Reflection on Reading “A War Film” by Teresa Hooley for Week of 9/5 – (MW Blog Post 1/8)

In “A War Film” by Teresa Hooley, the speaker begins with her reaction to seeing a war movie. It is a mixed reaction, where sorrow meets pride and anguish meets glory. There comes a shift, however, “when [her] day [i]s done.” This is a transition in the text, and it is where the war comes home for the speaker. It becomes personal.

I think the beginning shows that the mother does at first identify with some sort of patriotism or emotional draw to the concept of war; I read the first stanza as saying that she felt her heart rise and breath catch at the film. Here, she might believe such conflicts are necessary and see the importance and distinction of being a soldier. It becomes contextualized for her in a unique way, though, at the thought of her son going to war. She speaks of the “sudden terror that assaulted [her}” as she imagines the “body [she] had borne…A part of [her]” being “taken away” to war. She seems him “tortured,” “torn,” and “slain.” The language conveys the strength of attachment that she feels. He is torn apart and torn from her. She is not on the battlefield, but it’s as if she is present there. This is not an indirect experience of war. There is no more glory; her son’s body is instead desecrated, “rotting…out in the rain.”

She asks in the poem, “How could he know” the fear she felt at the thought of losing him as well as “How should he know” why she kissed him repeatedly. The use of “could” makes me think she’s also asking how an innocent being could understand violence like this and possibly how a child, a son, could understand a mother’s love. The later use of “should” makes me think that she’s also asking how a parent could explain war to a child and then answer the underlying question of why they brought them into such a world.

Hooley’s poem ends with the mother stating, “He thought that I was daft. / He thought it was a game, / And laughed and laughed.” These lines reminded me of a trope in war movies, where mothers stand on the doorstep and beg their sons not to go to war. They cry, and their sons stand solemnly or try to smile, encouraging her that this must happen or that they’ll be fine. In these scenarios, it’s implied that the mother is well-meaning but silly or selfish; she doesn’t understand that the war is bigger than her, than her son or family (the forced center of a woman’s life in earlier eras). Their sons think that they know better (because of youthful naivete, arrogance, the glamorization of violence, its association with traditional masculinity, etc.) or possess greater integrity; she could not understand that it’s about honor and a man’s duty. In this poem, her son laughs because he’s young and unable to understand, but to me, these lines could also foreshadow this type of interaction, where her son wants to go to war and thinks his mother is daft for discouraging him. It’s a point in their relationship when her love becomes tedious, naïve, stupid, feminine, etc.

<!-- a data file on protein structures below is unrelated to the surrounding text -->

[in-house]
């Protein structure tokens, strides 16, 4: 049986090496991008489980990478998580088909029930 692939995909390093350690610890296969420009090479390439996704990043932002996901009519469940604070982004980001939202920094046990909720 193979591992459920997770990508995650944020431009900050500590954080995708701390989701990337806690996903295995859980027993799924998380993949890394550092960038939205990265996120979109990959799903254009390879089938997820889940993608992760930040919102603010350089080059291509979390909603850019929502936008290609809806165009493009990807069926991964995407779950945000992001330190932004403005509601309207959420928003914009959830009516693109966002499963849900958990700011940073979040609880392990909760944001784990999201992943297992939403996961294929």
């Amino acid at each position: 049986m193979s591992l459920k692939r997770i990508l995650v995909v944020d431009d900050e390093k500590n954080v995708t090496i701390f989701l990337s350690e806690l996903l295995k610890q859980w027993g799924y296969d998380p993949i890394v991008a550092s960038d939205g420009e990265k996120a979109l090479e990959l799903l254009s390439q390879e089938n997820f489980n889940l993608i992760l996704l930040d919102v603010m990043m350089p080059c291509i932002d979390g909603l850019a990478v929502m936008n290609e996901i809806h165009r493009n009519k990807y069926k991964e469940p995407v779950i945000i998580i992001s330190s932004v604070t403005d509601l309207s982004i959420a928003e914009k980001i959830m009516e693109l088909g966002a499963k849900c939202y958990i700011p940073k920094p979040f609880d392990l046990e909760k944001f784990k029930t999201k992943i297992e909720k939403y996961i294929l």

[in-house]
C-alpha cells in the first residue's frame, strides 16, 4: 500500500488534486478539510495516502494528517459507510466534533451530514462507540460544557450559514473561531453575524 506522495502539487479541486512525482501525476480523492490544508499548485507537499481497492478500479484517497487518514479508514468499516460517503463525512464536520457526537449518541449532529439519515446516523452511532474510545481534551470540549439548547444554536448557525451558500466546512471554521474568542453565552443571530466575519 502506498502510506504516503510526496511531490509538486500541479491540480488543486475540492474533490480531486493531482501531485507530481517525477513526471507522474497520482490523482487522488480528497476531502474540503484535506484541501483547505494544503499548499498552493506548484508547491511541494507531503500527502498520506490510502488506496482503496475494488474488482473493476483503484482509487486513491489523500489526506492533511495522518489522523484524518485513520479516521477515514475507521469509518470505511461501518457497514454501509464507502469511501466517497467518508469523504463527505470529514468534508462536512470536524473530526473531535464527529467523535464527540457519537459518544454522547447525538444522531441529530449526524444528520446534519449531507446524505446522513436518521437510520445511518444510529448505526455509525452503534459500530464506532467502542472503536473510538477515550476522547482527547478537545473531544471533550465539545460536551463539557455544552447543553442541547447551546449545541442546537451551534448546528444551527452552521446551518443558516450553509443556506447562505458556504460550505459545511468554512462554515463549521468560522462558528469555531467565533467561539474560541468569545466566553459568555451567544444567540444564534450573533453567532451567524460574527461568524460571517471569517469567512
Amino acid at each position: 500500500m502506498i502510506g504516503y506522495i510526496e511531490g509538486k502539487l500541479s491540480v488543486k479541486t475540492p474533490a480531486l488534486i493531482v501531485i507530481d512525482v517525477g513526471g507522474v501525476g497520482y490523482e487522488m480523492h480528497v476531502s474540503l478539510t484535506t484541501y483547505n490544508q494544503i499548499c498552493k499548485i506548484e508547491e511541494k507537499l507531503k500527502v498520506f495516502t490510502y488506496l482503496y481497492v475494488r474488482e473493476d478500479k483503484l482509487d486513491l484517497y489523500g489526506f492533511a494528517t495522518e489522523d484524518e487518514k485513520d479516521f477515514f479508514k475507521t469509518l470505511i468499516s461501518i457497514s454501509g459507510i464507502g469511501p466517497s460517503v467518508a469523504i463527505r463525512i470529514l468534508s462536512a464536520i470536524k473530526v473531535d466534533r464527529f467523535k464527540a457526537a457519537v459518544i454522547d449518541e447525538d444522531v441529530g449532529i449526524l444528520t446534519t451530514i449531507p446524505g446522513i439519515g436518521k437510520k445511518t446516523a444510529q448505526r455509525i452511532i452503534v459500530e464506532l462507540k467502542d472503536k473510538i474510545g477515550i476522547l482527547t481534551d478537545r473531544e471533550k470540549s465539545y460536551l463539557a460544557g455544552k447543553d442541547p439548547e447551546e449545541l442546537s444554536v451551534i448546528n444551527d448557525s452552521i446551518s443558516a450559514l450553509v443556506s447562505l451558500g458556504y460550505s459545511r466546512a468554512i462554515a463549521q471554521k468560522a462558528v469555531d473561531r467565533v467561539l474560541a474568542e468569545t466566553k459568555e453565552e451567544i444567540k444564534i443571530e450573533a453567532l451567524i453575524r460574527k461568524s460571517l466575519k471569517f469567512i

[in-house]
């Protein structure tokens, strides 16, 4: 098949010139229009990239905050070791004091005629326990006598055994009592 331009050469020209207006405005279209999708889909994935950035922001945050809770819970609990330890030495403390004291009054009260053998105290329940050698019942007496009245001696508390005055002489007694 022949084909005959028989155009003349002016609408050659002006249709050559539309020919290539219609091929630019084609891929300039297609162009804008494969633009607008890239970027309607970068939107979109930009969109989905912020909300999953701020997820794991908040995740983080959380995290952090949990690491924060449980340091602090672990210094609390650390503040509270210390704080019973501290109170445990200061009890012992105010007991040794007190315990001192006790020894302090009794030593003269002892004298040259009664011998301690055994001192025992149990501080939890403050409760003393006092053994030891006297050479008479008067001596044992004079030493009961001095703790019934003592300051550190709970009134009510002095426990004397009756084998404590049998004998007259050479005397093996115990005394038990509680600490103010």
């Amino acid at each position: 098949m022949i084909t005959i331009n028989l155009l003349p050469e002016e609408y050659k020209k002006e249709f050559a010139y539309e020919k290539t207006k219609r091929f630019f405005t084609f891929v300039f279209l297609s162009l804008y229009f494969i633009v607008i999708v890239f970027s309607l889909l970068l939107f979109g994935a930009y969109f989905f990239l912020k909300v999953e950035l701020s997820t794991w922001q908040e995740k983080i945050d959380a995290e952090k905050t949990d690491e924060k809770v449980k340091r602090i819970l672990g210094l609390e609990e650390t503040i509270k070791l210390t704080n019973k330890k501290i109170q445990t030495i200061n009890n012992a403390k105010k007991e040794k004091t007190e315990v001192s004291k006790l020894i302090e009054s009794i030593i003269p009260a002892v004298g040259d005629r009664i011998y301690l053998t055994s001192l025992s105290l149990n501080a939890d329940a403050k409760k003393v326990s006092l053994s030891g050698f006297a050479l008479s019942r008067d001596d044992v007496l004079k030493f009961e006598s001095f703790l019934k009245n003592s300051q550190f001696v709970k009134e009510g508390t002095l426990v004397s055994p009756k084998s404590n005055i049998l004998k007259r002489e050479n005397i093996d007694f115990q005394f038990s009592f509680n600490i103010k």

To me, this poem flips the concept of sons knowing war better than mothers. In this scenario, she is the knowing party. She is not the innocent one being protected. It’s an interesting idea to know evil through love and understand war and loss through bringing life. She understood the draw and “glory” of war at the beginning, but her ”silly” love enlightens her fully in the end. Her sacrifice is not the beginning of a soldier’s story but a story and experience of war in itself. It’s a different perspective than I normally see, a different kind of grief and fear. It demonstrates that what has been visually depicted as a mother “not understanding duty” could be her understanding it too well. It could be a rejection of it, a rebellion, where she doesn’t believe that she should have to sacrifice her son. The poem juxtaposes a mother who views her child’s life as precious with a country and conflict that sees it as a resource, and I think that you see her disillusionment progress throughout the poem.